Escalator renders

Here is a straight render of the escalator I built for an animation which was shown in this earlier post.

I had it built textured and rigged over the course of a weekend. I used the Cinema 4d Mograph module to duplicate the steps, and the Mograph effectors to move them and flip them appropriately as well as to keep them level as they descend.

There are definitely some imprefections here and there, which unfortuntely will happen when you are under a deadline. The blueprint style however was forgiving to any rendering blemishes or minute details that weren’t 100% accurate, so we moved on to the next object once the client signed off.

Will post more shots soon!

escalator

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The blueprint fest continues…

Here is yet another Factory Floor-related post. The industrial Potato Slicer, which takes your standard potato and tosses it one step closer towards the arterial plaque it will eventually become.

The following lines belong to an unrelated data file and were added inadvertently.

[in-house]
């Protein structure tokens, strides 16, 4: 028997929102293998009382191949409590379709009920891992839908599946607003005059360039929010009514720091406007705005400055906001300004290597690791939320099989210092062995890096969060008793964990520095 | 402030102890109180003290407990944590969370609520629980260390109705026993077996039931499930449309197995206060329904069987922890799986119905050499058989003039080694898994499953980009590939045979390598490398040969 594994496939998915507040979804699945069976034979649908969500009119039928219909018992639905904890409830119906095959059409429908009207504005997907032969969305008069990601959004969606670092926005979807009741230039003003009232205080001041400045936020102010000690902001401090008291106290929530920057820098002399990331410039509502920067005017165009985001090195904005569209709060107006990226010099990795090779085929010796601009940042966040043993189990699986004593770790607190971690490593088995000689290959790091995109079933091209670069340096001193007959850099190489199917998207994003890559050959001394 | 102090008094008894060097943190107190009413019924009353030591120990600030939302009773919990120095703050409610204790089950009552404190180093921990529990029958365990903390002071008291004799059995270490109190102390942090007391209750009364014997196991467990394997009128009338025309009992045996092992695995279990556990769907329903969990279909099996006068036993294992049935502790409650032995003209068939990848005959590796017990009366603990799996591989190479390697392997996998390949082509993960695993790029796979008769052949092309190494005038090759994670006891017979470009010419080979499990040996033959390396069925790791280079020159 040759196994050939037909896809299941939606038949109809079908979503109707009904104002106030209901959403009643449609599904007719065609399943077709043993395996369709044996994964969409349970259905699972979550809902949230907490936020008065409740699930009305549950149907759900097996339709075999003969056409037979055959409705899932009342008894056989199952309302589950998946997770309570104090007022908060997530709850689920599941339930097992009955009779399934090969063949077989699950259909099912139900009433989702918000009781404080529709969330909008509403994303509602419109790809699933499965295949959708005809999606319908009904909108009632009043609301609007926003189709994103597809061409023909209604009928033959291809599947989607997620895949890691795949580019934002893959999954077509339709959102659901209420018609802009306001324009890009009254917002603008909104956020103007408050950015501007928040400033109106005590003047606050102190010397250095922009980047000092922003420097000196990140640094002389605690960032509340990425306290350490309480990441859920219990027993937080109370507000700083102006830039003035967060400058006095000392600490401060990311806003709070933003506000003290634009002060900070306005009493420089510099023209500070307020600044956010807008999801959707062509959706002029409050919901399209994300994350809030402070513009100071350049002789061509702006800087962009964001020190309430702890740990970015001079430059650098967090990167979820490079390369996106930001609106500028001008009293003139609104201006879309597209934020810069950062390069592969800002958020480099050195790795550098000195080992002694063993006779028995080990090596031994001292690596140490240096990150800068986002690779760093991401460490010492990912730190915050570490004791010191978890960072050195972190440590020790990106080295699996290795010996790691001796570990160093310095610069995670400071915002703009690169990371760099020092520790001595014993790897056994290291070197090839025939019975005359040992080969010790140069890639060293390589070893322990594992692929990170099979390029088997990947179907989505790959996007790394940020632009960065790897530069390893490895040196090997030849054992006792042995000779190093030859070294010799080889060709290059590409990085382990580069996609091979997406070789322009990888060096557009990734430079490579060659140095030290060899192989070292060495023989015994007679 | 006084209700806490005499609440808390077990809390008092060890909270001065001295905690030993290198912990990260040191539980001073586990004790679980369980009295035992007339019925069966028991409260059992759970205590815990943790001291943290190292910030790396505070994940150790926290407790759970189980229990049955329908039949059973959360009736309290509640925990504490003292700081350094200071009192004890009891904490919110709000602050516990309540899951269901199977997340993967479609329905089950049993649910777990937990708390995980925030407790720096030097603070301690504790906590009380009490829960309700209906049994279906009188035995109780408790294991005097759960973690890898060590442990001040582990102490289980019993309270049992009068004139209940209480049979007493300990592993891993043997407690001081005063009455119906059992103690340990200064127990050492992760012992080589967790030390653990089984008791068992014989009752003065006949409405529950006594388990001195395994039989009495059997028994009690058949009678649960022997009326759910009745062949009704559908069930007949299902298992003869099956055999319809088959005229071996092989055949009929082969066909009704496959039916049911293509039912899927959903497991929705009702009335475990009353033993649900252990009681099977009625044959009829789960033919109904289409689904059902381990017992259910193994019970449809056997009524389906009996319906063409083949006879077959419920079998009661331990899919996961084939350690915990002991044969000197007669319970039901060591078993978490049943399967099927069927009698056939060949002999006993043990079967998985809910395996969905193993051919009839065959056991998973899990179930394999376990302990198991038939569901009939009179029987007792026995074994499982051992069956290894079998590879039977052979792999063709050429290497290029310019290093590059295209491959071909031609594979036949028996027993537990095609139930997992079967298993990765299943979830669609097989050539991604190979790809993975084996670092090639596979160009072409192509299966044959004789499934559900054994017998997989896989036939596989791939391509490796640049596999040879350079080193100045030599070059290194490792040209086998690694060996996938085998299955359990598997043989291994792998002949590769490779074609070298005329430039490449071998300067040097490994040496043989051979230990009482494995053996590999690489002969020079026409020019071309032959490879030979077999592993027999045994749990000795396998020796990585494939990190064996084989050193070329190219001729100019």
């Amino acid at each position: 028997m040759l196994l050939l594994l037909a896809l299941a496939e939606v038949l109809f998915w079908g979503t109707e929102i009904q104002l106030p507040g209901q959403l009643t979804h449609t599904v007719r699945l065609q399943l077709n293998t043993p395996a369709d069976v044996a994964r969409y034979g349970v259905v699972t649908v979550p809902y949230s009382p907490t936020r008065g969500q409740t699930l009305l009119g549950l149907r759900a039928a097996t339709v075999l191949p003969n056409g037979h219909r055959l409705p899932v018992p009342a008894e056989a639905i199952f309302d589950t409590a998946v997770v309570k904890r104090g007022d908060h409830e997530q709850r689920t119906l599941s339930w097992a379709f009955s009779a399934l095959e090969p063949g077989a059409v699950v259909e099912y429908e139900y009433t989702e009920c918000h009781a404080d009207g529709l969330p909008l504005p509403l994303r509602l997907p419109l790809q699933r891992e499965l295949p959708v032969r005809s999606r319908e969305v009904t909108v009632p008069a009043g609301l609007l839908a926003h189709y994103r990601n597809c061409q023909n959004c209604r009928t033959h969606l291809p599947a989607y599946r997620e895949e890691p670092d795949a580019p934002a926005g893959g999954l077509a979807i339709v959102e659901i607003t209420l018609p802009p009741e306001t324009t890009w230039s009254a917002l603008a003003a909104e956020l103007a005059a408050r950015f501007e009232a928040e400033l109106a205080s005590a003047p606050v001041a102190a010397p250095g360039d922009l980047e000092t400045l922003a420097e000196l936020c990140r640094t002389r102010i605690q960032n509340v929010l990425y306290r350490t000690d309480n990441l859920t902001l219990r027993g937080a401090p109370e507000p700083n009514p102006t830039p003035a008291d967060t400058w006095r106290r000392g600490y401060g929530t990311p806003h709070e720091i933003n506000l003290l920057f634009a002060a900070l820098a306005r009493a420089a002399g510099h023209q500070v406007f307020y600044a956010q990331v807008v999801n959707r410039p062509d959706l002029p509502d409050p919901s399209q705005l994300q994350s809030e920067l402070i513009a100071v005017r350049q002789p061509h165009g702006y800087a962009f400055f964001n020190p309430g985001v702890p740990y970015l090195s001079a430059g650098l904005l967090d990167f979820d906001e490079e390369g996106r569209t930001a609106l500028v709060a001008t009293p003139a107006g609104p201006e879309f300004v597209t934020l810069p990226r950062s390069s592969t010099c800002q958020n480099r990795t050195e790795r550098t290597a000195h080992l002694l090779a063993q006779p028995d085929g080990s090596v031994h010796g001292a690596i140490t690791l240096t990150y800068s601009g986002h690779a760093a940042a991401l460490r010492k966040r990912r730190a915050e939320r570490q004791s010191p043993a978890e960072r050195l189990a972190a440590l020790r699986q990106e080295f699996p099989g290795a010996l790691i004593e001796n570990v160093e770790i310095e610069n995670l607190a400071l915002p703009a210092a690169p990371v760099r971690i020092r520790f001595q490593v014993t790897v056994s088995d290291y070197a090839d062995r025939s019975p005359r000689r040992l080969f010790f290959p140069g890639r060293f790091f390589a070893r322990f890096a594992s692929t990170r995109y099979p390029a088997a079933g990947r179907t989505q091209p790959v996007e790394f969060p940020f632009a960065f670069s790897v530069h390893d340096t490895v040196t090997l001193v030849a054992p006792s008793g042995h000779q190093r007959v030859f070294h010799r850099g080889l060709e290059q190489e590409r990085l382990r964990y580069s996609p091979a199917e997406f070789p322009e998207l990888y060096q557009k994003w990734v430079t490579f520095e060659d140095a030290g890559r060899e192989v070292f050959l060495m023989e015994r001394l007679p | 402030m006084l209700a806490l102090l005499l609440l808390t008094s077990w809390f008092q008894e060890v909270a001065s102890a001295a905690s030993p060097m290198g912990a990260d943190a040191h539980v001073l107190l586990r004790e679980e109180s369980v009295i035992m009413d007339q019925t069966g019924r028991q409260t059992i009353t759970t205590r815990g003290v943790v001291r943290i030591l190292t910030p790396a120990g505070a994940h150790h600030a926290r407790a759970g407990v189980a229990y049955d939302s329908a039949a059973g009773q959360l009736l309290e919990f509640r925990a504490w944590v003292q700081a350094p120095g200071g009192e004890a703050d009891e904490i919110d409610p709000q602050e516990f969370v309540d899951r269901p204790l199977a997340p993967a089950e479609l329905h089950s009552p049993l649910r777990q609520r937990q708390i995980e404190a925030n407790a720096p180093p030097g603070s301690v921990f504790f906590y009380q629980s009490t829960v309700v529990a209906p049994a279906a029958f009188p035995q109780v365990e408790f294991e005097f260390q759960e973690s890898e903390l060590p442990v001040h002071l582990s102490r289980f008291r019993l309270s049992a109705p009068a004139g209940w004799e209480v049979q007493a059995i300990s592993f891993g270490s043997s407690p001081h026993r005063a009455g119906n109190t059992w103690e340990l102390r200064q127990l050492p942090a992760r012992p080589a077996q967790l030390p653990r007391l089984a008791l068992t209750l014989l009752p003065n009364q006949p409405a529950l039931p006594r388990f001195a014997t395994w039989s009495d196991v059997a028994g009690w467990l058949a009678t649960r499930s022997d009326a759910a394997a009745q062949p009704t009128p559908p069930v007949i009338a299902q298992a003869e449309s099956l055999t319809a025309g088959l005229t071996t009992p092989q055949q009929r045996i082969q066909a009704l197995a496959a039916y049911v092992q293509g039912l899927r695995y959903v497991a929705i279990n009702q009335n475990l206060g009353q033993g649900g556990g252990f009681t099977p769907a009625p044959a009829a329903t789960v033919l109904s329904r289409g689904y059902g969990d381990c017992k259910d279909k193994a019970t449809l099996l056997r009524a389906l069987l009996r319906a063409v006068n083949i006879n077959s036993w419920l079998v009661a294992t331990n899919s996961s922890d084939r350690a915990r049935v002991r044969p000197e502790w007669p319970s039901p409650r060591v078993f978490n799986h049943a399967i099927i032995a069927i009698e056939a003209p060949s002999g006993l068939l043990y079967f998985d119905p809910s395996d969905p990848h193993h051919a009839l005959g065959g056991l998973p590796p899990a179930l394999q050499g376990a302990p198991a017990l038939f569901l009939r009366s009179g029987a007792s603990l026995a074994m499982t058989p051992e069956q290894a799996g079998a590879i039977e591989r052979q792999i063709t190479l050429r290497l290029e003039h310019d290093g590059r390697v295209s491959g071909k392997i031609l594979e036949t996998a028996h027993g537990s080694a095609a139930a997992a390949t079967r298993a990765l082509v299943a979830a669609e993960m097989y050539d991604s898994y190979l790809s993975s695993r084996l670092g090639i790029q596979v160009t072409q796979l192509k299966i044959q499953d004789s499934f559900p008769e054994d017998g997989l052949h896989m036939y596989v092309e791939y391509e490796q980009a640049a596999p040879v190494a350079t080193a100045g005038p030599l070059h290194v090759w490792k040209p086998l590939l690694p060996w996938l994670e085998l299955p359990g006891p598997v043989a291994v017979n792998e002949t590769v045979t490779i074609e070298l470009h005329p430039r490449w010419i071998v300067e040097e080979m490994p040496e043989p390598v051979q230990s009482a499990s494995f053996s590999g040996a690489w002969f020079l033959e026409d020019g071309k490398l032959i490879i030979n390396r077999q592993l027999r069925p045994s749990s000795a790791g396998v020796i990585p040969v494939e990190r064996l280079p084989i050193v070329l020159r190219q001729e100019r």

Our good friend Jason Martin modeled the slicer carousel in Lightwave I believe (the central part that spins) and was rewarded with his name adorned upon the blueprint title block. This was rendered and animated in C4D, then composited in After Effects.

Below is another, The Snow Blower, which Jason and I worked on as a tag team.
We were originally to be given a CAD model from the manufacturer, but for legal reasons we were (somewhat humorously) only given a wheel, a short section of handle bar and the red “shroud” that envelopes the machinery, meaning we had a lot of work left to do on it. We were originally told we would need to do a product “build” so most of the guts were initially built as well, but in the end, none of the animations focused on the machinery within.

We pecked away on the model over the course of a few months, only because the schedule changed regularly, frequently pushing the snowblower later and later in production, while other scenes moved to the forefront in order of priority. As mentioned in an earlier post, there were about 100 animation calls to get through, which included approximately 50 or so models to build, rig and animate. While some models may appear somewhat straight forward in terms of model complexity, the sheer amount of objects to get through forced us to prioritize when we could work on them.